Jason Mercier of the Washington Policy Center explains why claims that no one in Washington is talking about an income tax is not accurate
Washington Policy Center
As more cities act to ban a local income tax, detractors claim this effort to protect taxpayers is a waste of time. I really wish there wasn’t a concerted effort to bring the state of Washington and its cities an income tax. Unfortunately, that’s not the case.
The claims that proposals to ban a local income tax are “a red herring” and that “no one is talking about an income tax” reminds me of the debate during the past decade in the legislature. Similar arguments were made during the 2017 floor debate on SJR 8204, a proposed constitutional amendment to ban any type of state income tax (see 1:49:20 min mark of floor debate).
What has happened since SJR 8204 (income tax ban) failed to advance in 2017? The legislature has adopted a capital gains income tax (while refusing to pre-empt cities from imposing a local one) with the stated goal from supporters of using the courts to open the door to income taxes across the state. The legislature has also funded budget studies to convince Washingtonians to support an income tax, with a taxpayer funded commission now traveling the state to do the same. The Court of Appeals in response to Seattle’s effort to impose a city income tax also struck down (on a technical single subject violation) the 1984 state law that explicitly prohibited local income taxes.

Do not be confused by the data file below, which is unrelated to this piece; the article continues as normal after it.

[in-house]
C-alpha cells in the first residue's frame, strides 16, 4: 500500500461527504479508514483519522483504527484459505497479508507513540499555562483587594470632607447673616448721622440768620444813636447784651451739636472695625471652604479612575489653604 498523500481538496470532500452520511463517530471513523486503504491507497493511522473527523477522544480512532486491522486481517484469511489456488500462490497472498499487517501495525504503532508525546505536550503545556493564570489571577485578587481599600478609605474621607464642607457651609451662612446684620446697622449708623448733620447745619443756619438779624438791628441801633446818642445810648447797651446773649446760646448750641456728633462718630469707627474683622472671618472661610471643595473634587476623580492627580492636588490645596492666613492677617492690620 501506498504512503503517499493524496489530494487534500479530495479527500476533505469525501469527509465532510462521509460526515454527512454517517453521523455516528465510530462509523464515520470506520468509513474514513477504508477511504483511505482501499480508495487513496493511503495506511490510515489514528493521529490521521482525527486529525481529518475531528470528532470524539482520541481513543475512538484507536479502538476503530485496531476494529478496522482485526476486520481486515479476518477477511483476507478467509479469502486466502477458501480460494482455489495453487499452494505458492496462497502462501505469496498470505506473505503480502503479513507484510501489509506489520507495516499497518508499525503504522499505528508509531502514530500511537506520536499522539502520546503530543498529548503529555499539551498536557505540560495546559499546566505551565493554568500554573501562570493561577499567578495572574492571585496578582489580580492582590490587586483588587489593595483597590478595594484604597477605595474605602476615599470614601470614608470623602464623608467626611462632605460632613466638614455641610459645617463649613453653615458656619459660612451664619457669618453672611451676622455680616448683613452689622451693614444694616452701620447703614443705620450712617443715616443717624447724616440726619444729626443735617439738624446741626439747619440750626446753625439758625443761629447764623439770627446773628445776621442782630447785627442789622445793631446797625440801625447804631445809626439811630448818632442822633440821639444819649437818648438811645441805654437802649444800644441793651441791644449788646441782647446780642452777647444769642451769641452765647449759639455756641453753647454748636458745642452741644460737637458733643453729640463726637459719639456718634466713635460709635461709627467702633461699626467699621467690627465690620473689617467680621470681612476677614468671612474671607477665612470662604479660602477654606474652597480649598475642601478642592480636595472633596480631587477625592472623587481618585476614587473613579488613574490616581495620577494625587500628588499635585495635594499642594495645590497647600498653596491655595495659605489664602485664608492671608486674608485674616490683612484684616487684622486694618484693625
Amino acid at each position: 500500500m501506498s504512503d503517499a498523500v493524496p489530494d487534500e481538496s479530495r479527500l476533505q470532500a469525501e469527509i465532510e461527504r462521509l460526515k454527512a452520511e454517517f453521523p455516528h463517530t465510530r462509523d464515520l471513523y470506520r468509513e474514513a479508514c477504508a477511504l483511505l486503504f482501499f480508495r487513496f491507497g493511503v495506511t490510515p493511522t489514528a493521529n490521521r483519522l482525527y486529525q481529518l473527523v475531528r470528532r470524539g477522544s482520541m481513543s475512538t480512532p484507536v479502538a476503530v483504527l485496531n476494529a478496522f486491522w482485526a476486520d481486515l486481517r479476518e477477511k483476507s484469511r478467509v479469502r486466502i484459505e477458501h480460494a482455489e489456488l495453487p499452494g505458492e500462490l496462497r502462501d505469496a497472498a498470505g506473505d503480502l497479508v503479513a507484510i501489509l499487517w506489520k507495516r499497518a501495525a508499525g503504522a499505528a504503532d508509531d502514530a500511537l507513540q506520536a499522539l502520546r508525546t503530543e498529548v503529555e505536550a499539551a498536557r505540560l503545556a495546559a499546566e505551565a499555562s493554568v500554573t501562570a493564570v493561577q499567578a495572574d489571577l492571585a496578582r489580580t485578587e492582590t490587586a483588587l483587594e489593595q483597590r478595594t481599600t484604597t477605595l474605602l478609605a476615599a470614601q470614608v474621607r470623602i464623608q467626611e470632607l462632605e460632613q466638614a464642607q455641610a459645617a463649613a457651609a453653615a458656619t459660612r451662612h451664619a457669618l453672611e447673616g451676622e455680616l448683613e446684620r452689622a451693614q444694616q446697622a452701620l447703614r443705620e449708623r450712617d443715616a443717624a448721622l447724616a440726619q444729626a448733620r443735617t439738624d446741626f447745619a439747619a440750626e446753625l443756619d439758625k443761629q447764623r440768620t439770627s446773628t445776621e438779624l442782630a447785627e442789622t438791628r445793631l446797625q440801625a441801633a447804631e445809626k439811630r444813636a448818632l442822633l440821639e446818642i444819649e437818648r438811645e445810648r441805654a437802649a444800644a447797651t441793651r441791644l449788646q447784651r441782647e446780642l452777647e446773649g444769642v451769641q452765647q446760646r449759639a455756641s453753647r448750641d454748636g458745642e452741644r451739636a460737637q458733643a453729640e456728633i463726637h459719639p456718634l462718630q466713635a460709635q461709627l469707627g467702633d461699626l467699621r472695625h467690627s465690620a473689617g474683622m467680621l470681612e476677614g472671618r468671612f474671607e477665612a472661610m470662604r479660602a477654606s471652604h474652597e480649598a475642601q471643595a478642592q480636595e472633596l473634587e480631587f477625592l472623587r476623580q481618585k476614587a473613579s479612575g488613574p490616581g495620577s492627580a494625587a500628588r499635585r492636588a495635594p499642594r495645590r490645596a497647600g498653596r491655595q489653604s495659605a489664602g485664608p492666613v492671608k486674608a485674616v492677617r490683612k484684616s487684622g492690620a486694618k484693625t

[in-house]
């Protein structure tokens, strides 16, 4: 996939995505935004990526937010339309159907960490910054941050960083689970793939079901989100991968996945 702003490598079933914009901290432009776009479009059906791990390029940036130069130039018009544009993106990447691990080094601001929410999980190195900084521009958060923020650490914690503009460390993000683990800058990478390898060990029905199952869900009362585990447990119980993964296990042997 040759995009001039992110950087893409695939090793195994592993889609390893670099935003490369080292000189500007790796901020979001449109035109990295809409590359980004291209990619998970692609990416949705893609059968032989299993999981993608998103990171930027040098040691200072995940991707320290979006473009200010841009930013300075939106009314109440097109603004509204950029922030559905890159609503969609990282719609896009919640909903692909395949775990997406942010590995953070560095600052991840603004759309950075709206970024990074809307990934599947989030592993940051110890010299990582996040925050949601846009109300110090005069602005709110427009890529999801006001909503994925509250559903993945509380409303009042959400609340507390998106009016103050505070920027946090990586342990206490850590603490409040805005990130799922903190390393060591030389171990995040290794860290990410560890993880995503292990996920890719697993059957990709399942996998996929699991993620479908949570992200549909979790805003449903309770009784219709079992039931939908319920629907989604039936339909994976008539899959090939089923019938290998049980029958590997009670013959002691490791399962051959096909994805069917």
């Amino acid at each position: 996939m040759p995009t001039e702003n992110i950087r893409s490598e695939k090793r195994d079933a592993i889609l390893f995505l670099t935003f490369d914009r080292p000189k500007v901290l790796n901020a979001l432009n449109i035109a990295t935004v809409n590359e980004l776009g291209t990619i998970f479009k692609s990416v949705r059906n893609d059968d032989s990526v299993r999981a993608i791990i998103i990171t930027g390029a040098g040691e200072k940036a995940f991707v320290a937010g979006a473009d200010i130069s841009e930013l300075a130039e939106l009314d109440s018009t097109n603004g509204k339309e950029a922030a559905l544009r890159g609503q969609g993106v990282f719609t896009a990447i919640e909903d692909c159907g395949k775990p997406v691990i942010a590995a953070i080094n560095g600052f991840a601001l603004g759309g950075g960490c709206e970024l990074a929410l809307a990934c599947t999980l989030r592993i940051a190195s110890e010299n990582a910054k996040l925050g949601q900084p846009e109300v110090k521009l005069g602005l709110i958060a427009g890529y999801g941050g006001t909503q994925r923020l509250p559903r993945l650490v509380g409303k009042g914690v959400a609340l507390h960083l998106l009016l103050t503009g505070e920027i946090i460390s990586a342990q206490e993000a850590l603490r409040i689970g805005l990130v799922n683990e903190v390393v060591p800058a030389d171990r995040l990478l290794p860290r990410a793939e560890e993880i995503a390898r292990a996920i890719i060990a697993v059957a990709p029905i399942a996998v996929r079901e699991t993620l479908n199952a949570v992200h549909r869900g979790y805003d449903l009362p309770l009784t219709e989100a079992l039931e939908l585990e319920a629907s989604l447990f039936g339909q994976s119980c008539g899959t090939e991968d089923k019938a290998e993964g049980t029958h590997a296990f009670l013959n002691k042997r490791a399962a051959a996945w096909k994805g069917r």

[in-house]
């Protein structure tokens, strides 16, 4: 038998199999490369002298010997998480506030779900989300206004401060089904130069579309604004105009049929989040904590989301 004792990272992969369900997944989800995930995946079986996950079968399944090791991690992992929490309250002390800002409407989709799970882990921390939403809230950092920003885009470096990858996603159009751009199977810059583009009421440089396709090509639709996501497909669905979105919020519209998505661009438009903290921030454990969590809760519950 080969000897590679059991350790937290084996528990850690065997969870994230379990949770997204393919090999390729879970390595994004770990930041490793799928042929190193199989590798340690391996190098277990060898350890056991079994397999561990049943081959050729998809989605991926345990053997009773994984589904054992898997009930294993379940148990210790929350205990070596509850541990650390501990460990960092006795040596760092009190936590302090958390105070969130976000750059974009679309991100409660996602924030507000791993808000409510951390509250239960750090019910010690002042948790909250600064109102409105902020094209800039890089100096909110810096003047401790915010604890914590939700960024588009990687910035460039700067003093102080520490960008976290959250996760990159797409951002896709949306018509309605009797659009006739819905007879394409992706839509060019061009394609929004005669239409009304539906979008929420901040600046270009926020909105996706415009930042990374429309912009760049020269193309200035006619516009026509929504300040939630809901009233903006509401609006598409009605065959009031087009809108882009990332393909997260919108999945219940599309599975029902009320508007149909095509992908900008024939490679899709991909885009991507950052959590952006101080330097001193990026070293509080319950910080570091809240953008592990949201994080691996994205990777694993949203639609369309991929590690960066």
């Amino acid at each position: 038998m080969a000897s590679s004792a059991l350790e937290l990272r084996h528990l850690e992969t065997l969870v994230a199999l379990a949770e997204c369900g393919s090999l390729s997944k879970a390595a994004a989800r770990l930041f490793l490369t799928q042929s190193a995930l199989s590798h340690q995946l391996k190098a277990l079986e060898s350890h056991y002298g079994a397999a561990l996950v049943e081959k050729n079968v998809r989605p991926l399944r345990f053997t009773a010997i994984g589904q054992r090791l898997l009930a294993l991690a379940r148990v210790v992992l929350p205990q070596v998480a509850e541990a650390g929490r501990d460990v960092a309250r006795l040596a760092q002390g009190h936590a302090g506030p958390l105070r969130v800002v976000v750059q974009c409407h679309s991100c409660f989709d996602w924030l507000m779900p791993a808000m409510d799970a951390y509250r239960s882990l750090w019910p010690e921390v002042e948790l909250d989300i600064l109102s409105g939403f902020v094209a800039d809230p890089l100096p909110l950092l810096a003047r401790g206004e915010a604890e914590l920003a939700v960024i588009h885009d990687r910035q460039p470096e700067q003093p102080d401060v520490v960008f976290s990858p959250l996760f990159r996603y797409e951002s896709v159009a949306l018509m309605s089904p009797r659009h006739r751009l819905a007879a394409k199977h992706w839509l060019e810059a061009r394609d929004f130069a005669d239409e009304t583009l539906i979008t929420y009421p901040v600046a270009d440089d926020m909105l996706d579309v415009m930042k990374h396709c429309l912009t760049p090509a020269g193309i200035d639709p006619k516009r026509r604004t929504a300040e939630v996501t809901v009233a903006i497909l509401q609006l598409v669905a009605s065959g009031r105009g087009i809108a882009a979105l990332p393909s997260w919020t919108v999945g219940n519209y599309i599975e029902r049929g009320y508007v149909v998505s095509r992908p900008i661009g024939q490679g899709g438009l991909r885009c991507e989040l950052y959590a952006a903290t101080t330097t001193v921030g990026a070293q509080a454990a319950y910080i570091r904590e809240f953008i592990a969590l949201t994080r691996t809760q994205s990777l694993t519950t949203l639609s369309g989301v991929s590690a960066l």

If no one is really talking about imposing an income tax, then there isn’t any harm in allowing citizens and employers to make that crystal clear by re-affirming what the state Department of Commerce has repeatedly called our “competitive advantage” of no income taxes.
As the legislature and income tax advocates have repeatedly demonstrated, what some claim is an income tax “red herring” is actually an effort to stop the anti-competitive kraken from rising out of the sea. Failing to act is the true waste of time.
Jason Mercier is the director of the Center for Government Reform at the Washington Policy Center.
This opinion piece was produced and first published by the Washington Policy Center. It is published here with the permission of and full attribution to the Washington Policy Center.